This column data type allows for the storage of a large amount of text data. You may give a width with this data type; the maximum is 65,535 bytes. If you attempt to store a value in a TEXT column that is larger than its limit, unless the server is set to SQL strict mode, the data will be truncated and a warning message will be generated. If strict mode is on, the data will be rejected and an error will be returned. A TEXT column cannot have a default value. For sorting data, the value given for the system variable max_sort_length will be used. Only the number of bytes specified by that variable for each column will be included in sorts. FULLTEXT indexing and searching may be performed on a TEXT column with a MyISAM table, but not on a BLOB column. If you want to use a character set for the column other than the default for the table, you can give one for the column. Values are sorted based on the collation of the character set for the column.

Name

MEDIUMBLOB

Synopsis

MEDIUMBLOB

This column data type allows for the storage of a large amount of binary data. The maximum width is 16,777,215 bytes.

Name

MEDIUMTEXT

Synopsis

MEDIUMTEXT [CHARACTER SET character_set] [COLLATE collation]

This column data type allows for the storage of a large amount of text data. The maximum width is 16,777,215 bytes. If you want to use a character set for the column other than the default for the table, you can give one for the column. Values are sorted based on the collation of the character set for the column.

Name

LONGBLOB

Synopsis

LONGBLOB

This column data type allows for the storage of a large amount of binary data. The maximum width is 4 GB.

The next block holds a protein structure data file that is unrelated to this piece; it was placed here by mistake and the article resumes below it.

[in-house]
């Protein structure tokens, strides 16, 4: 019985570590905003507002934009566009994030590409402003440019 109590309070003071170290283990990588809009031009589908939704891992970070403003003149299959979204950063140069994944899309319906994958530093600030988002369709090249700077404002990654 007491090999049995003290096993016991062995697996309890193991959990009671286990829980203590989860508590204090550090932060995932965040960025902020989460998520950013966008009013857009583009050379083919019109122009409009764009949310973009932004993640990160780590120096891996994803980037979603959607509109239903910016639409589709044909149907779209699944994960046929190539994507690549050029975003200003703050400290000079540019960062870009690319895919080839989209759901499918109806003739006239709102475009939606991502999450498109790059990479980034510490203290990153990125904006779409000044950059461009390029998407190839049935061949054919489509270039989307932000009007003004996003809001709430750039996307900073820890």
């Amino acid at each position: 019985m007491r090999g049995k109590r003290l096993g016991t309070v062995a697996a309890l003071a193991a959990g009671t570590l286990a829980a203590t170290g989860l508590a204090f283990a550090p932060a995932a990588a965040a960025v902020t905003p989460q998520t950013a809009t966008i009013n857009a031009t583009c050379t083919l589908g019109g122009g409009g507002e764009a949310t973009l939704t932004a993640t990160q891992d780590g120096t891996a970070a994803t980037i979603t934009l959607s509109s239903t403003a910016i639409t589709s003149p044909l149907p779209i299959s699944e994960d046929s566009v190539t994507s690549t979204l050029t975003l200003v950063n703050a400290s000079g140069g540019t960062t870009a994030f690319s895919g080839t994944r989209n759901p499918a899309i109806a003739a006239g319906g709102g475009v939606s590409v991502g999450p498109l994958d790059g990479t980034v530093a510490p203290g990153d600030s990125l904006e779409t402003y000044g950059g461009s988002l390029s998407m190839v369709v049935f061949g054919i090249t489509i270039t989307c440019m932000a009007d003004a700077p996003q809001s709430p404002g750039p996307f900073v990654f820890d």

Name

LONGTEXT

Synopsis

LONGTEXT [CHARACTER SET character_set] [COLLATE collation]

This column data type allows for the storage of a large amount of text data. The maximum width is 4 GB. If you want to use a character set for the column other than the default for the table, you can give one for the column. Values are sorted based on the collation of the character set for the column.

Name

ENUM

Synopsis

ENUM('value', ...) [CHARACTER SET character_set] [COLLATE collation]

An ENUM column is one in which all possible choices are enumerated (e.g., ENUM('yes', 'no', 'maybe')). It’s possible for it to contain a blank value (i.e., '') and NULL. If an ENUM column is set up to allow NULL values, NULL will be the default value. If an ENUM column is set up with NOT NULL, NULL isn’t allowed and the default value becomes the first element given.

MySQL stores a numeric index of the enumerated values in the column, 1 being the first value. The values can be retrieved when the column is used in a numeric context (e.g., SELECT col1 + 0 FROM table1;). The reverse may be performed when entering data into a column (e.g.,UPDATE table1 SET col1 = 3; to set the value to the third element). The column values are sorted in ascending order based on the numeric index, not on their corresponding enumerated values. If you want to use a character set for the column other than the default for the table, you can give one for the column. Values are sorted based on the collation of the character set for the column.

Name

SET

Synopsis

SET('value', ...) [CHARACTER SET character_set] [COLLATE collation]

The SET data type is similar to ENUM, except that a SET column can hold multiple values (e.g., UPDATE table1 SET col1 = 'a, b';). For this data type, values may be filtered with the FIND_IN_SET() function. If you want to use a character set for the column other than the default for the table, you can give one for the column. Values are sorted based on the collation of the character set for the column.